Science Spotlight

Science Institute News

rss

Recent accomplishments of CDFW's scientific community


Enumerating California’s Most Elusive Residents: Puma concolor

A gold-colored mountain lion snarls from its perch on a rocky hillside, under a clear blue sky
It’s just before dawn in the eastern Sierra Nevada Mountains in Mono County. It’s a cold clear morning, a good day to be out experiencing a still very much wild area of California. California Department of Fish and Wildlife (CDFW) biologist Justin Dellinger and a Wildlife Services houndsman are preparing gear to go out looking for fresh mountain lion tracks in this vast landscape.

Sierra Nevada Bighorn: A 21st Century Wildlife Success Story

Specify Alternate Text
Seven animals. Can just seven Sierra Nevada bighorn sheep really make much of an impact on the species’ future? CDFW scientists believe so, which is why they came away pleased with the results of their annual spring helicopter capture this past March.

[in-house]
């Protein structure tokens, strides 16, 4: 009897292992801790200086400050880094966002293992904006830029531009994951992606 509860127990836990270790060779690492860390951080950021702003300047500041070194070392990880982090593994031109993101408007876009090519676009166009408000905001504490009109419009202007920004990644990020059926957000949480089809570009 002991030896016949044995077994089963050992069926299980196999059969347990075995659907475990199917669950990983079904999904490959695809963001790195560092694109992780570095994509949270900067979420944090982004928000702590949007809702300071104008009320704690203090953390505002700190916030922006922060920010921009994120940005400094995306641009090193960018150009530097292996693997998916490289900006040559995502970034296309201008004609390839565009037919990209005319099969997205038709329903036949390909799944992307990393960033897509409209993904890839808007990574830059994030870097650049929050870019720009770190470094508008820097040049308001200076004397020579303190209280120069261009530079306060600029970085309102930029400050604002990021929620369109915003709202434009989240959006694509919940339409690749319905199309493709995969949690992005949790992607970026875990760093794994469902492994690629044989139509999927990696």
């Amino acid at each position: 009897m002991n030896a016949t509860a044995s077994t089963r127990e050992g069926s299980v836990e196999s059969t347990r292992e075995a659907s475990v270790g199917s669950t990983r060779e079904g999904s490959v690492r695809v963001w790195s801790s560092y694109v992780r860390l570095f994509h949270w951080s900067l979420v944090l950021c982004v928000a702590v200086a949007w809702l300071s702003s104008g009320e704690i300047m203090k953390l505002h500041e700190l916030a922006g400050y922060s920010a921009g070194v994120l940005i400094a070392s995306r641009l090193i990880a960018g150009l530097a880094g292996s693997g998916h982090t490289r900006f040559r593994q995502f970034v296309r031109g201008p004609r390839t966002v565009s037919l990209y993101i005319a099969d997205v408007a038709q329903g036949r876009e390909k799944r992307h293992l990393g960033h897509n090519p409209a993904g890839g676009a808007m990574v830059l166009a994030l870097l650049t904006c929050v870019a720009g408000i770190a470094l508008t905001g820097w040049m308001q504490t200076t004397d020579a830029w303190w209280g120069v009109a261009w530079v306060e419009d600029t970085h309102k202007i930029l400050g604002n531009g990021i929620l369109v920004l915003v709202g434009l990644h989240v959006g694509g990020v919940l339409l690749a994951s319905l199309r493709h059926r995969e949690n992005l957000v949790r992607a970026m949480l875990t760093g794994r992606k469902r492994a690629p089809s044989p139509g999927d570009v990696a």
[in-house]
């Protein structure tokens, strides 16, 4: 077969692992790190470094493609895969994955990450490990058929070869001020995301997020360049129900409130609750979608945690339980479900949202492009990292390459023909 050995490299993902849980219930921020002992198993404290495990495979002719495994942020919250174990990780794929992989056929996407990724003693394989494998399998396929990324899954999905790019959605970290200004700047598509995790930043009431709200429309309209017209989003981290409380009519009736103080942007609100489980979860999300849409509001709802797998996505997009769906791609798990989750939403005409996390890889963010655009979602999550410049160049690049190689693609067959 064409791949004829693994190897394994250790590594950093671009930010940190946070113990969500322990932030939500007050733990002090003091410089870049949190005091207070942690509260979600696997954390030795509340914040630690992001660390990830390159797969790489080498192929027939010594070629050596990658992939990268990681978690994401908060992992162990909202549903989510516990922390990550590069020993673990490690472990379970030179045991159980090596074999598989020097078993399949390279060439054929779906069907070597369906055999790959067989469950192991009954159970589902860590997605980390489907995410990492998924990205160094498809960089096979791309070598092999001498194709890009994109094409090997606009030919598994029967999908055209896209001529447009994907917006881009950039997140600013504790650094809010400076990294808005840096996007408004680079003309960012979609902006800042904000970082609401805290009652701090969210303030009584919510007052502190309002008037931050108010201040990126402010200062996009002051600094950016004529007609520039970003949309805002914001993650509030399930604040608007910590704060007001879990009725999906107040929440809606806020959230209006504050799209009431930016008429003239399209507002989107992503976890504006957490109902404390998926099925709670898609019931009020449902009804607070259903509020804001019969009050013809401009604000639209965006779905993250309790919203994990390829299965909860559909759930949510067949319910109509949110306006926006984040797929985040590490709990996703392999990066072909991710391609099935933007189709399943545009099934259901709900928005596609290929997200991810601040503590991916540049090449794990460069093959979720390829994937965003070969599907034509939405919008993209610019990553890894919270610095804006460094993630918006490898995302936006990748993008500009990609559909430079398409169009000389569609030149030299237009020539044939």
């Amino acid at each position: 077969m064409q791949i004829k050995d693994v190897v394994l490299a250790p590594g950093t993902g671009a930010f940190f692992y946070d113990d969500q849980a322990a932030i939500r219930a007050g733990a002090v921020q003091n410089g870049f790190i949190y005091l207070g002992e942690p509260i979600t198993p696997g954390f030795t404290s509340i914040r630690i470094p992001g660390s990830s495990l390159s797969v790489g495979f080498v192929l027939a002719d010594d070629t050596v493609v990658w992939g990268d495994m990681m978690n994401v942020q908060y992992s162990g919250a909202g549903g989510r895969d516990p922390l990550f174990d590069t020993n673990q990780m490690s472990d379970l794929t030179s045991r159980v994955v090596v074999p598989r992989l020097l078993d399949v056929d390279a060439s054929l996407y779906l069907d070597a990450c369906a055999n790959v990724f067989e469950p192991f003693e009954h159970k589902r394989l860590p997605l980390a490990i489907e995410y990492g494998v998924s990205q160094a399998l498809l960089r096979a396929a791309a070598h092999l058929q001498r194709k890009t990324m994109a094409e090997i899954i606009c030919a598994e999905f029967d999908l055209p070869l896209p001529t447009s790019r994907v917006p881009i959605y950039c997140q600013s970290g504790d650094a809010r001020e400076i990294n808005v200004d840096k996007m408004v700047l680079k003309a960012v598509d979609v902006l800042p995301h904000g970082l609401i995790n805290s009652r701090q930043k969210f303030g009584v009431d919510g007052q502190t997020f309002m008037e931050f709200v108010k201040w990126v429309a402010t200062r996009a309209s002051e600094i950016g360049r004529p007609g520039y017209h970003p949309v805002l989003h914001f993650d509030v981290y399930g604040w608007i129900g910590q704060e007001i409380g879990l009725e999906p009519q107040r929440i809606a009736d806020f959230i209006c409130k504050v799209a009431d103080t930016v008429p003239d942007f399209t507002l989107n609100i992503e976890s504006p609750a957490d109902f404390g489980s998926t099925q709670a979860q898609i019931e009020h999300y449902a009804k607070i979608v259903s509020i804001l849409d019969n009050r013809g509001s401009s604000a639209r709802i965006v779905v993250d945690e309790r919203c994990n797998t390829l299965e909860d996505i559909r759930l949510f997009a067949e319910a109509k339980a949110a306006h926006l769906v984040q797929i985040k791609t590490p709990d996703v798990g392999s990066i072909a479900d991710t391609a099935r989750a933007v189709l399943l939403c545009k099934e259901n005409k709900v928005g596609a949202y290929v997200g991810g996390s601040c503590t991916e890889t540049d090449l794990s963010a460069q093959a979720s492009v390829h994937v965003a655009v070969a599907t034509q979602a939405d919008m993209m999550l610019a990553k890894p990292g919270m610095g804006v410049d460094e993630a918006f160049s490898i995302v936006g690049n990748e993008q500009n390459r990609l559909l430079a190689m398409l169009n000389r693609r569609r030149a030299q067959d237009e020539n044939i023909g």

On the Trail of the Mysterious Sierra Nevada Red Fox

Specify Alternate Text
The Sierra Nevada red fox has been the subject of intensified study by CDFW over the past decade. As they are notoriously tough to track and even tougher to trap, there are many unanswered questions regarding this elusive animal.

CDFW Gets a Jump on Preserving Sierra Nevada Yellow-legged Frogs

Specify Alternate Text
It does not take a leap of faith to believe that CDFW scientists have gained the upper hand in bolstering the population of yellow-legged frogs in the High Sierra.

Golden Trout Relocation

Specify Alternate Text
This summer marked the end of an incredible journey for four dozen of California’s designated state freshwater fish, the golden trout, as they returned home after 10 months away. The fish traveled more than 500 miles in tanks and buckets, by hand and by mule, en route to their native waters 9,000 feet up in the Sierra Nevada range.

The Long Journey of Heenan Lake’s Lahontan Cutthroat Trout

Specify Alternate Text
For generations, anglers in California’s eastern Sierra Nevada mountains fished for one of the most cherished fish in the west, the Lahontan cutthroat trout (LCT). These native beauties are prized for their size, with some growing as large as 40 pounds in the Tahoe Basin.